Researching Anglo Sikh HistoryDate: Friday, 20 November, 2009
By Priya Atwal
Working as a voluntary researcher for ASHT was a challenging and fascinating task, one that helped me learn a lot about Punjabi history, something that I have always been deeply interested in and am only just gaining the opportunity to investigate. My assignment was to look into the annexation of the Sikh State in the Punjab by the British government in India. There are several ways in which an assignment such as this one can be approached; for example, by looking at the military campaigns of the 1840s during the Anglo-Sikh Wars, or by comparing the state of the Lahore Durbar before and after the death of Ranjit Singh, to look at where the leaders of the Sikh empire seemed to go wrong. My approach was slightly different in that I looked into British foreign and domestic policy concerning the Sikh Empire, from the signing of the 1808 Sutlej Treaty to the annexation of the Punjab in 1849. I was based in the British Library's India Office, with its wealth of documents and resources on the subject, an invaluable experience for a History undergraduate!
While conducting my research, it struck me that it was quite tragic that, despite acknowledging the might of the British army, Ranjit Singh was so unaware of the strategic importance of his empire within British foreign policy calculations. I found that the British were actually quite keen to dismantle his hegemony in the Punjab as early as 1809, because they considered him a thorn in their side, both regarding their ambitions for eventual commercial and territorial expansion into northern India, and also as a potential security risk throughout the first half of the nineteenth century, because of the threat of collusion with Napoleonic France or the later Russo-Persian alliance.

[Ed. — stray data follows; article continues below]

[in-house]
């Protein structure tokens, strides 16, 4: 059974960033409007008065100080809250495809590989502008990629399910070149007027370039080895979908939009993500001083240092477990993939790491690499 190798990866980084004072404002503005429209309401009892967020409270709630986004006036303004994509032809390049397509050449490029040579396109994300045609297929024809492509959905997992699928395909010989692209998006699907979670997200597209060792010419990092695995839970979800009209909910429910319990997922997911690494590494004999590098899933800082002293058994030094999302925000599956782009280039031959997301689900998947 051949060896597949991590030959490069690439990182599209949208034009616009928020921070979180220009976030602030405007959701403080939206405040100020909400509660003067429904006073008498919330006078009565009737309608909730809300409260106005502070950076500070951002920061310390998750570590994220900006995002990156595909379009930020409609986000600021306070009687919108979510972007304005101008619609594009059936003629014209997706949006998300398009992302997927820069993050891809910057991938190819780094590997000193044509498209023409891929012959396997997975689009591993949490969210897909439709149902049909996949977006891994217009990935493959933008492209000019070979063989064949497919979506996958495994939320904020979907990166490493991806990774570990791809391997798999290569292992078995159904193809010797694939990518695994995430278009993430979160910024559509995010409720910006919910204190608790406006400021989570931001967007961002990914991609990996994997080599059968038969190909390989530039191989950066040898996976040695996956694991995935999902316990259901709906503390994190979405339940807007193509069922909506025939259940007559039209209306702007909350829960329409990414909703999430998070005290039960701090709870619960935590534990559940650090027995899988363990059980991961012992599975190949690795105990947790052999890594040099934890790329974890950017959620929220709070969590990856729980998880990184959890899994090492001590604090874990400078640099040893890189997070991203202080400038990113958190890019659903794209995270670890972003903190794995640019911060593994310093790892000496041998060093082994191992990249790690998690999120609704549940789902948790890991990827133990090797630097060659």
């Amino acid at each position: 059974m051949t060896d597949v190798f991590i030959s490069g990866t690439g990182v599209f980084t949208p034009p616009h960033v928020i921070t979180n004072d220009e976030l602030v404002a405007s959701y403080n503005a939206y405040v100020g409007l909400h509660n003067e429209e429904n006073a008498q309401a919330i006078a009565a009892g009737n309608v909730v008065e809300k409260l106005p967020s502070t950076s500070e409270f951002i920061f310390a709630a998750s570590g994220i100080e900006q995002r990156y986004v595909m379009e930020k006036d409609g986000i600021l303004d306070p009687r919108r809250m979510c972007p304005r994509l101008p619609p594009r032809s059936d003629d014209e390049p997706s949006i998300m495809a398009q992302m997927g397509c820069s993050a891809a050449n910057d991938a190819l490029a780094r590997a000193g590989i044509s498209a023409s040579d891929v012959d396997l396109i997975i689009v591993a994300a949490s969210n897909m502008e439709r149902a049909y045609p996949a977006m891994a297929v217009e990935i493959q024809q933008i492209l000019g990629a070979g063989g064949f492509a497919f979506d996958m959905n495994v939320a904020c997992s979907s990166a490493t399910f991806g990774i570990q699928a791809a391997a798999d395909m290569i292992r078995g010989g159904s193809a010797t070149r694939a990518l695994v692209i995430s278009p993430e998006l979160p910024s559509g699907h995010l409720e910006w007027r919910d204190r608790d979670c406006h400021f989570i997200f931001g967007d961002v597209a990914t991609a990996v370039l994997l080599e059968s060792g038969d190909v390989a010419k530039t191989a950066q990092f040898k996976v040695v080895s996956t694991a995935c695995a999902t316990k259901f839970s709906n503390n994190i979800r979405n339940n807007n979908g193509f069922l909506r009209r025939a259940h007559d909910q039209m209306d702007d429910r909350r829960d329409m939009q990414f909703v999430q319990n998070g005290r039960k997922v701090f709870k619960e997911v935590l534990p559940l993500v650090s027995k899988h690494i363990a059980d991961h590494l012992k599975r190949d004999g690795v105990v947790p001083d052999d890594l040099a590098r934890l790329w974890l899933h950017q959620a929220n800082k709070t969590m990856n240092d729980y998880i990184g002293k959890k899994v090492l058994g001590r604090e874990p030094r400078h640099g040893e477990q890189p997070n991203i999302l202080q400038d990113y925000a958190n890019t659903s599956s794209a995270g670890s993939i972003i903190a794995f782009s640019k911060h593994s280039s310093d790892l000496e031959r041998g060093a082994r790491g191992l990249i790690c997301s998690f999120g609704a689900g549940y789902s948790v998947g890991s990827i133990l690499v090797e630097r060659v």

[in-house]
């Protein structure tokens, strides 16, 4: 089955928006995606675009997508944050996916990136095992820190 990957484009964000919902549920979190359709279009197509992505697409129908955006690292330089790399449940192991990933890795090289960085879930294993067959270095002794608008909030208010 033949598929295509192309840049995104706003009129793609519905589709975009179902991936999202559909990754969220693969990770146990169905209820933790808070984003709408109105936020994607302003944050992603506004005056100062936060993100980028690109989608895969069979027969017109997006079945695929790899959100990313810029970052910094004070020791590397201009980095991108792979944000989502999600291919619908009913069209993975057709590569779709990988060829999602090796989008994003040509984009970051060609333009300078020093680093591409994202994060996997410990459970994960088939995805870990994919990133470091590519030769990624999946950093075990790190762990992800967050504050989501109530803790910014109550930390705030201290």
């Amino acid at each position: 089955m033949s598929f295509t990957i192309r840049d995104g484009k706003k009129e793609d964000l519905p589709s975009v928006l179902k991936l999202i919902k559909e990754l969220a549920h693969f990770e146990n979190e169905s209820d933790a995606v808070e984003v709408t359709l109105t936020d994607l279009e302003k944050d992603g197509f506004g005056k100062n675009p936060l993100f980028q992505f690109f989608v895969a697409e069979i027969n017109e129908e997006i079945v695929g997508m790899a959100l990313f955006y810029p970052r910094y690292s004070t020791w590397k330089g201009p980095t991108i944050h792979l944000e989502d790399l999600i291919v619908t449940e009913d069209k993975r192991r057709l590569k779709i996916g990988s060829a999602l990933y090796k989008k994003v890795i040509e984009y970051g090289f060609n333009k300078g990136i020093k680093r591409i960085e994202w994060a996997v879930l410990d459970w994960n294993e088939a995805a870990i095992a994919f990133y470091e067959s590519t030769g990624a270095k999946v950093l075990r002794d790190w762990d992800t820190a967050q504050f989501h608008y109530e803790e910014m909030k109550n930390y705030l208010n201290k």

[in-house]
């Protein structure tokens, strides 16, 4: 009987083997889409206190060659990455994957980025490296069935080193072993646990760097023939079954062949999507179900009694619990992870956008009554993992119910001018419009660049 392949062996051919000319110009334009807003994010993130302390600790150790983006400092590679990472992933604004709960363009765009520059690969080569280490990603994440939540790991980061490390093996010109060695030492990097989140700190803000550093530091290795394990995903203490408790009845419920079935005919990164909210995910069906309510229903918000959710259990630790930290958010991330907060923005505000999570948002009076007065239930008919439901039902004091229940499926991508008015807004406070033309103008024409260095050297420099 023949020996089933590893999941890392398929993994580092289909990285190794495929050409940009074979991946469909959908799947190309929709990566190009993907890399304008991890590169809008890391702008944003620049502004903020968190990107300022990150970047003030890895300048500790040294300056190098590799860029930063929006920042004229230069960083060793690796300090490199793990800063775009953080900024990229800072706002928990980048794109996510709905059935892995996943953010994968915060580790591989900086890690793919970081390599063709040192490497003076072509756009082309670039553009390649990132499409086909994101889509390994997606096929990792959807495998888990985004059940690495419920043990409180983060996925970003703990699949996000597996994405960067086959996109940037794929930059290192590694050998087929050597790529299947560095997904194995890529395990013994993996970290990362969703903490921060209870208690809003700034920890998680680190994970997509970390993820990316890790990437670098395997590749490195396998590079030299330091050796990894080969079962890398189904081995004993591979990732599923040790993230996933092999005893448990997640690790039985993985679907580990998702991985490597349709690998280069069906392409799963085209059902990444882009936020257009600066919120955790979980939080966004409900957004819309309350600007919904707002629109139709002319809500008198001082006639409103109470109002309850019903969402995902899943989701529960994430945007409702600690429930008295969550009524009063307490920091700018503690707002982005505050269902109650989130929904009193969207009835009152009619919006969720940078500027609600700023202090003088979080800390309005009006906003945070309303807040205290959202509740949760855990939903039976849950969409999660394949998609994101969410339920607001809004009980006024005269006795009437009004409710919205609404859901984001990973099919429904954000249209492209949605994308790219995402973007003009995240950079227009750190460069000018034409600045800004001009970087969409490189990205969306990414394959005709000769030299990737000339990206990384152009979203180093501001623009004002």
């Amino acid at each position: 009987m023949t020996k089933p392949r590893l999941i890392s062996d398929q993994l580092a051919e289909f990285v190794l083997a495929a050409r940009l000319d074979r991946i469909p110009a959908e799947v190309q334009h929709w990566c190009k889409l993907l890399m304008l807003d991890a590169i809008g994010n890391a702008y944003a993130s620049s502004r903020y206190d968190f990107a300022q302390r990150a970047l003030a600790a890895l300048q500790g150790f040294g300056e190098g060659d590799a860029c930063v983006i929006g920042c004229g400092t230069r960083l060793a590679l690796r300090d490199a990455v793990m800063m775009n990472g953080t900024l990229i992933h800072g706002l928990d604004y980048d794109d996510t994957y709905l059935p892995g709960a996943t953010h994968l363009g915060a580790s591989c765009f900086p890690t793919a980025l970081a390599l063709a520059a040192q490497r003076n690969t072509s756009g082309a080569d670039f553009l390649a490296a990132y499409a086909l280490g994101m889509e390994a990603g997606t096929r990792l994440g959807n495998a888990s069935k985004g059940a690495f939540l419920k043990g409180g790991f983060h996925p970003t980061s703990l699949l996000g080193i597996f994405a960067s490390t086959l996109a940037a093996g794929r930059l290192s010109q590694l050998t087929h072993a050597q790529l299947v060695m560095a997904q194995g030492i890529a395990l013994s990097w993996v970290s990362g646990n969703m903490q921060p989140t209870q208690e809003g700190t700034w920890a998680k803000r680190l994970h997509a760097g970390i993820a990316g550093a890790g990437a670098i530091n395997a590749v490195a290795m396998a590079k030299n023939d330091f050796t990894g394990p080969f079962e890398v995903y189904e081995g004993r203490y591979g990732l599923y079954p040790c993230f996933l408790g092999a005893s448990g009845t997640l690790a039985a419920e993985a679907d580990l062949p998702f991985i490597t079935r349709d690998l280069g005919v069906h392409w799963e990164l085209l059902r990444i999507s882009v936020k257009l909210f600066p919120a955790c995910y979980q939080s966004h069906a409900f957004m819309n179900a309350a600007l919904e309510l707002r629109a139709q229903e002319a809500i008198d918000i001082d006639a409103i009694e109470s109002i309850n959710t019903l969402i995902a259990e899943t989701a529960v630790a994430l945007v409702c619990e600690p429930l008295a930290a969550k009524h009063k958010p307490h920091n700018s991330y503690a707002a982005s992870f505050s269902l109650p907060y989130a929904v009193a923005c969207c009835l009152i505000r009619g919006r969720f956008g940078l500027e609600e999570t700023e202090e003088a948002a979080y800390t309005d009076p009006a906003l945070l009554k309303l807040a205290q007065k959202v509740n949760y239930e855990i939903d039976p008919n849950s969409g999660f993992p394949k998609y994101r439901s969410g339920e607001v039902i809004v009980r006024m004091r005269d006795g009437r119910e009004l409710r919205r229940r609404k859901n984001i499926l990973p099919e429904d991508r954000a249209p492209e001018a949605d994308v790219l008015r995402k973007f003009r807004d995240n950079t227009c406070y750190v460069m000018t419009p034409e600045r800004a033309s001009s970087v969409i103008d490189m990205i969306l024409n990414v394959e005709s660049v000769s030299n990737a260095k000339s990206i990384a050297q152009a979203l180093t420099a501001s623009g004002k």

I consulted a wide range of primary and secondary documents, but the most enlightening set of papers that I read was a collection of correspondence dating from 1847 -9. This included the communications conducted by successive Governor-Generals or their secretaries with the Lahore Resident, Sir Frederick Currie and his subordinates, and to the Maharani Jind Kaur and members of the Lahore Durbar. There were also minutes of the Secret Committee contained within these papers. When reading these documents, written by leading British officials in India, it became clear that the internal political turmoil that the Lahore Durbar became embroiled in after the death of Ranjit Singh (1839) was the ideal opportunity the British had been waiting for, to take over the Punjab. It became clear that they considered the Maharani to be a major threat to this plan and so desired to remove her from any position of influence over the young Duleep Singh as quickly as possible. She was subsequently made to leave Lahore and eventually was removed firstly from the Punjab and eventually from India altogether, as is well known. However, although she was labelled a "state prisoner" because she had supposedly been plotting to remove the British from Lahore before she was exiled; an important question that stuck with me was why she was never given a trial or even told the charges against her. As I was reading, it became evident that the British Government actually admitted that they had no concrete evidence with which to prosecute her for any "treasonable" activity committed before she left Lahore, casting a great deal of suspicion on the legitimacy of their actions towards the Maharani. It really makes one wonder how different Anglo-Sikh relations could have been if the Maharani had not been removed from Lahore or even if she had been put on trial and proven to be innocent...
Therefore, despite learning a lot from this experience, I still have a lot of unanswered questions and really feel that in the future, Anglo-Sikh history should be given a lot more of the attention it desperately needs and fully deserves.